This time we are talking about a bacterium gram positive, cylinder shaped and with certain motility. Obligate anaerobic and occasional inhabitant of some substrates, it has the ability to degrade p-nitrophenol which is very toxic to the aquarium inhabitants.
This bacterium is able to produce spores, allowing it to appear again when conditions improve.
Another bacteria gram positive and with the ability to release spores. Aerobic and quite common on any terrain or substrate.
Its spores have the amazing ability to resist ultraviolet light, prolonged periods of extreme drought and even contact with moderate concentrations of hydrogen peroxide.
It is especially useful in the aquarium for its ability to combat fungal infections like Rhizoctonia and Fusarium. As if that wasn't enough it is very effective inhibiting bacteria of the genus vibrio (responsible for the death of many fish).
Bacteria gram negative, moderately sized, cylinder shaped and with some motility. It is a very ubiquitous aerobic bacteria, and can be found in most flooded areas of land and fresh or salt water.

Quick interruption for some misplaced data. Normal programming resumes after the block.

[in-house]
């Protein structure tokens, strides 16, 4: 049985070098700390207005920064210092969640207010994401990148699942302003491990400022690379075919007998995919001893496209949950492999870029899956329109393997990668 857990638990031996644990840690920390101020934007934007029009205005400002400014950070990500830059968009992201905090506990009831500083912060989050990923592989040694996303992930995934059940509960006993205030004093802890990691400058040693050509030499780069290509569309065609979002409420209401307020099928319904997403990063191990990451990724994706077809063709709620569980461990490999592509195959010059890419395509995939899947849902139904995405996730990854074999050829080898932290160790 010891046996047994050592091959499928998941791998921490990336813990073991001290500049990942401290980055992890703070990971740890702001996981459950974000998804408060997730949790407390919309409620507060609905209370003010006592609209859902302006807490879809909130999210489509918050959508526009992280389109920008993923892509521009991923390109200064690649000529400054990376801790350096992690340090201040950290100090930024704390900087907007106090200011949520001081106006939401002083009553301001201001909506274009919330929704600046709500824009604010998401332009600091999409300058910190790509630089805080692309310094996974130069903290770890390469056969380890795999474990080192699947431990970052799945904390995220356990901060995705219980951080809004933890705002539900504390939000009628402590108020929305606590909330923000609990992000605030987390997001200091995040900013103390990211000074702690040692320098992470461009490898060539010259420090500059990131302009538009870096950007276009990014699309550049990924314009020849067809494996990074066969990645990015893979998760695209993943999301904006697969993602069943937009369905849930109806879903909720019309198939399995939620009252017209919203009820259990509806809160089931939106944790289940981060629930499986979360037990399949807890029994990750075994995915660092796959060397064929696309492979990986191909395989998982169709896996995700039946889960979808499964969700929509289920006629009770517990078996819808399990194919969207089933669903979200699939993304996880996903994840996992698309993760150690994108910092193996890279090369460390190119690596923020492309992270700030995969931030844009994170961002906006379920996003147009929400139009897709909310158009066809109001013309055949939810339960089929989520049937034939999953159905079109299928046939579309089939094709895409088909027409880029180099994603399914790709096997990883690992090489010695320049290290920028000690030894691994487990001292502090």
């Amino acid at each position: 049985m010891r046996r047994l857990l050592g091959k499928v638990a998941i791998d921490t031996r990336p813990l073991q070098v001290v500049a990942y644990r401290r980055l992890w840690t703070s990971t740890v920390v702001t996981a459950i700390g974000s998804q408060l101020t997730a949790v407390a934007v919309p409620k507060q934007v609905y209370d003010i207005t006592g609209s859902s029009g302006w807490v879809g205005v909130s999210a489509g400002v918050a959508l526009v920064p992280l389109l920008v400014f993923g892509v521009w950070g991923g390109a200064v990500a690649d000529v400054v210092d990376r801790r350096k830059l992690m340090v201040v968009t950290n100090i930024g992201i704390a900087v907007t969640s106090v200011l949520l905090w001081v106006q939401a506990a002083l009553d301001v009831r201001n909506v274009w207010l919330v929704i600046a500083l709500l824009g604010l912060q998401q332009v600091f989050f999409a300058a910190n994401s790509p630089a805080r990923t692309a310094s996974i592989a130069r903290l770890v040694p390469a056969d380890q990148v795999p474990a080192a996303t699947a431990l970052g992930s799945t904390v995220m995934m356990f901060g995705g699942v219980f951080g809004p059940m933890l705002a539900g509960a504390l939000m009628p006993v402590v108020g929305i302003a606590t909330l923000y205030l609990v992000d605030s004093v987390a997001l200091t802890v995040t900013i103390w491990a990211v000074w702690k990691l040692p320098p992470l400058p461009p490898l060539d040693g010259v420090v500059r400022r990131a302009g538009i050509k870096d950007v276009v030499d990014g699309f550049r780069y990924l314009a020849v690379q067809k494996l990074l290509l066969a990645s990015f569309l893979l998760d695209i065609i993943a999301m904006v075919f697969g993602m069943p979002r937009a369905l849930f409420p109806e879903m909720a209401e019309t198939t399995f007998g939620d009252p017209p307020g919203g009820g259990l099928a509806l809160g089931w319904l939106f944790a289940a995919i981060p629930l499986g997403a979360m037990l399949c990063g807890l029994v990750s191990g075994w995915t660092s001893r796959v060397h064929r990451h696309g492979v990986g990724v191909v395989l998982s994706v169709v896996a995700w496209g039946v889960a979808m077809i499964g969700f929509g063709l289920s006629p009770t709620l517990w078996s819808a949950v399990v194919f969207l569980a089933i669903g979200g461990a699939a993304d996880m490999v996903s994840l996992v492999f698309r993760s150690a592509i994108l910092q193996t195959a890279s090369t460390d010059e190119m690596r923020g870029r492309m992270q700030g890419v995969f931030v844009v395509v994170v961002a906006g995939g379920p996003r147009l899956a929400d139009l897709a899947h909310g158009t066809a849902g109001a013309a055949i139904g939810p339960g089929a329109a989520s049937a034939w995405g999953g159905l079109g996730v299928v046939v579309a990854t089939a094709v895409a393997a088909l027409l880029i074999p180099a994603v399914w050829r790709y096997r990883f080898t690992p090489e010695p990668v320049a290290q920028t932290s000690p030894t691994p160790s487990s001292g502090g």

It is very useful in industry wastewater treatment for its ability to accelerate the degradation of certain contaminants, which is known as bioaugmentation.
As we have seen, most bacteria available for use in marine aquaria are gram negative, namely, they have a double membrane (cytoplasmic and outer). Another common features in the analyzed bacteria strains is their high strength (capable of proliferating in large ranges of pH and temperature) and their ubiquity (most are present on all types of media, either dry or wet).
Moreover, many are able to adapt to new circumstances deviating from their usual metabolic pathway when they lack the necessary conditions and have no food. Some even are facultative and can adapt their metabolism to the presence or absence of oxygen.
Bacteria are ubiquitous microorganisms and keep a constant interspecific balance. In a healthy aquarium, without heavy metals, inhibitory substances or limiting elements (in general it is required the presence of nitrogen, phosphorus, carbon, sulfur and oxygen) there must be a large population of bacteria of different species, although it is true that multi-bacterial balance is usually adversely affected overtime and cause some of them be located on the brink of extinction (what it is known as a monoculture in a closed system).
Therefore periodic inoculation of different bacterial strains is advisable, which will ensure adequate maintenance and biodiversity.